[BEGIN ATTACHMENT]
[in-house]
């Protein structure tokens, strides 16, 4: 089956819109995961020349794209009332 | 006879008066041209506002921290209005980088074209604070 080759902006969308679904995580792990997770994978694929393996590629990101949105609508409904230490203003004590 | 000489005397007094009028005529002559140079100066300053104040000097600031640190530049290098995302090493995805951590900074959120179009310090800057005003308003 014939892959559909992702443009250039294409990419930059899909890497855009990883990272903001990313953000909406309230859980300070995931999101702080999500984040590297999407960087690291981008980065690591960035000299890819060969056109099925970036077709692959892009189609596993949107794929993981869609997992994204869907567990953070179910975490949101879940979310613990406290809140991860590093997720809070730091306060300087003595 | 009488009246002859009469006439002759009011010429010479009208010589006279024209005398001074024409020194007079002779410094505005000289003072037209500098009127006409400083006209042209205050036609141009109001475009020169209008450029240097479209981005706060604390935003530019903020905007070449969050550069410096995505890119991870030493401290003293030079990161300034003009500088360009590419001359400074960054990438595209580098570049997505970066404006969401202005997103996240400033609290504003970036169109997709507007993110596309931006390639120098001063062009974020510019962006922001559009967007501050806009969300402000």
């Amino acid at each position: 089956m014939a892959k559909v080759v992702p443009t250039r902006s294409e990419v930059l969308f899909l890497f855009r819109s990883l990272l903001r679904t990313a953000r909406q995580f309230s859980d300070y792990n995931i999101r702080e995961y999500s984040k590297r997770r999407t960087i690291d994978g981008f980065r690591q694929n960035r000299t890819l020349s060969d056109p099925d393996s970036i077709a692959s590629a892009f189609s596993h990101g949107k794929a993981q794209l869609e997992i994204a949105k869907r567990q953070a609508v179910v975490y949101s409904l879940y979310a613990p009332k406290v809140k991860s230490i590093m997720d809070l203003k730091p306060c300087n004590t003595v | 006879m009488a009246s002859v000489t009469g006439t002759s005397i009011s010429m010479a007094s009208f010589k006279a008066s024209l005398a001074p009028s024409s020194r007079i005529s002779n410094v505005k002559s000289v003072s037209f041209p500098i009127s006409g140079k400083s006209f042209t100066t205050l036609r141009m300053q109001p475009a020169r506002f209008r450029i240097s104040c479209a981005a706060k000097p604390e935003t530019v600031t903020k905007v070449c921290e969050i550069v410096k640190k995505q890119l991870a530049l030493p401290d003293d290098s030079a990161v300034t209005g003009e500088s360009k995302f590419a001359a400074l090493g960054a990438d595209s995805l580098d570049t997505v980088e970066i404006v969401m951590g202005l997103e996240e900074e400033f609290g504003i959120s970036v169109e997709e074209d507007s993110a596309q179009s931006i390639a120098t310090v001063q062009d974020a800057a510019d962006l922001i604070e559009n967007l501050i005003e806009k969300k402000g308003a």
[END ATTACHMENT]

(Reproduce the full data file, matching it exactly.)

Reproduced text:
[in-house]
């Protein structure tokens, strides 16, 4: 089956819109995961020349794209009332 | 006879008066041209506002921290209005980088074209604070 080759902006969308679904995580792990997770994978694929393996590629990101949105609508409904230490203003004590 | 000489005397007094009028005529002559140079100066300053104040000097600031640190530049290098995302090493995805951590900074959120179009310090800057005003308003 014939892959559909992702443009250039294409990419930059899909890497855009990883990272903001990313953000909406309230859980300070995931999101702080999500984040590297999407960087690291981008980065690591960035000299890819060969056109099925970036077709692959892009189609596993949107794929993981869609997992994204869907567990953070179910975490949101879940979310613990406290809140991860590093997720809070730091306060300087003595 | 009488009246002859009469006439002759009011010429010479009208010589006279024209005398001074024409020194007079002779410094505005000289003072037209500098009127006409400083006209042209205050036609141009109001475009020169209008450029240097479209981005706060604390935003530019903020905007070449969050550069410096995505890119991870030493401290003293030079990161300034003009500088360009590419001359400074960054990438595209580098570049997505970066404006969401202005997103996240400033609290504003970036169109997709507007993110596309931006390639120098001063062009974020510019962006922001559009967007501050806009969300402000």
């Amino acid at each position: 089956m014939a892959k559909v080759v992702p443009t250039r902006s294409e990419v930059l969308f899909l890497f855009r819109s990883l990272l903001r679904t990313a953000r909406q995580f309230s859980d300070y792990n995931i999101r702080e995961y999500s984040k590297r997770r999407t960087i690291d994978g981008f980065r690591q694929n960035r000299t890819l020349s060969d056109p099925d393996s970036i077709a692959s590629a892009f189609s596993h990101g949107k794929a993981q794209l869609e997992i994204a949105k869907r567990q953070a609508v179910v975490y949101s409904l879940y979310a613990p009332k406290v809140k991860s230490i590093m997720d809070l203003k730091p306060c300087n004590t003595v | 006879m009488a009246s002859v000489t009469g006439t002759s005397i009011s010429m010479a007094s009208f010589k006279a008066s024209l005398a001074p009028s024409s020194r007079i005529s002779n410094v505005k002559s000289v003072s037209f041209p500098i009127s006409g140079k400083s006209f042209t100066t205050l036609r141009m300053q109001p475009a020169r506002f209008r450029i240097s104040c479209a981005a706060k000097p604390e935003t530019v600031t903020k905007v070449c921290e969050i550069v410096k640190k995505q890119l991870a530049l030493p401290d003293d290098s030079a990161v300034t209005g003009e500088s360009k995302f590419a001359a400074l090493g960054a990438d595209s995805l580098d570049t997505v980088e970066i404006v969401m951590g202005l997103e996240e900074e400033f609290g504003i959120s970036v169109e997709e074209d507007s993110a596309q179009s931006i390639a120098t310090v001063q062009d974020a800057a510019d962006l922001i604070e559009n967007l501050i005003e806009k969300k402000g308003a």